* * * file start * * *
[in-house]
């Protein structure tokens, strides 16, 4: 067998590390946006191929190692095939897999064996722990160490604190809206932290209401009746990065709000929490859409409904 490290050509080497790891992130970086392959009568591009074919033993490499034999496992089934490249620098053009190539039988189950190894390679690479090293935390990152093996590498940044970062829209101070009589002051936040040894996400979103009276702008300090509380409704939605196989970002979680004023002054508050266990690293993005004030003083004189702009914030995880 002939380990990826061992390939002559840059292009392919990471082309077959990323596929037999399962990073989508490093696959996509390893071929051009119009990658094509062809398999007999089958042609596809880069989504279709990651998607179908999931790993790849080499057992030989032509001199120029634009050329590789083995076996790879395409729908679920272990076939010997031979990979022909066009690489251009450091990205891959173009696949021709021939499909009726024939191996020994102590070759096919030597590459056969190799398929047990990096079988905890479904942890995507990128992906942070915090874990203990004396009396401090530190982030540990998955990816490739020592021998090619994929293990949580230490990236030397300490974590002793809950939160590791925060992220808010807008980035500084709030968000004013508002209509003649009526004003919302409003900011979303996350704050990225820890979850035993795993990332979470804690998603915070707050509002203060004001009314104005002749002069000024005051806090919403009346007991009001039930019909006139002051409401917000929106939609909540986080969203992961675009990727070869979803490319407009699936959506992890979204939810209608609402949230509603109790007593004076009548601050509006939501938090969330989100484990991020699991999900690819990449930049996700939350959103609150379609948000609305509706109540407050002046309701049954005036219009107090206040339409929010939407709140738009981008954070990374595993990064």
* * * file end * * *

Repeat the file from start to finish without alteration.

[in-house]
């Protein structure tokens, strides 16, 4: 067998590390946006191929190692095939897999064996722990160490604190809206932290209401009746990065709000929490859409409904 490290050509080497790891992130970086392959009568591009074919033993490499034999496992089934490249620098053009190539039988189950190894390679690479090293935390990152093996590498940044970062829209101070009589002051936040040894996400979103009276702008300090509380409704939605196989970002979680004023002054508050266990690293993005004030003083004189702009914030995880 002939380990990826061992390939002559840059292009392919990471082309077959990323596929037999399962990073989508490093696959996509390893071929051009119009990658094509062809398999007999089958042609596809880069989504279709990651998607179908999931790993790849080499057992030989032509001199120029634009050329590789083995076996790879395409729908679920272990076939010997031979990979022909066009690489251009450091990205891959173009696949021709021939499909009726024939191996020994102590070759096919030597590459056969190799398929047990990096079988905890479904942890995507990128992906942070915090874990203990004396009396401090530190982030540990998955990816490739020592021998090619994929293990949580230490990236030397300490974590002793809950939160590791925060992220808010807008980035500084709030968000004013508002209509003649009526004003919302409003900011979303996350704050990225820890979850035993795993990332979470804690998603915070707050509002203060004001009314104005002749002069000024005051806090919403009346007991009001039930019909006139002051409401917000929106939609909540986080969203992961675009990727070869979803490319407009699936959506992890979204939810209608609402949230509603109790007593004076009548601050509006939501938090969330989100484990991020699991999900690819990449930049996700939350959103609150379609948000609305509706109540407050002046309701049954005036219009107090206040339409929010939407709140738009981008954070990374595993990064």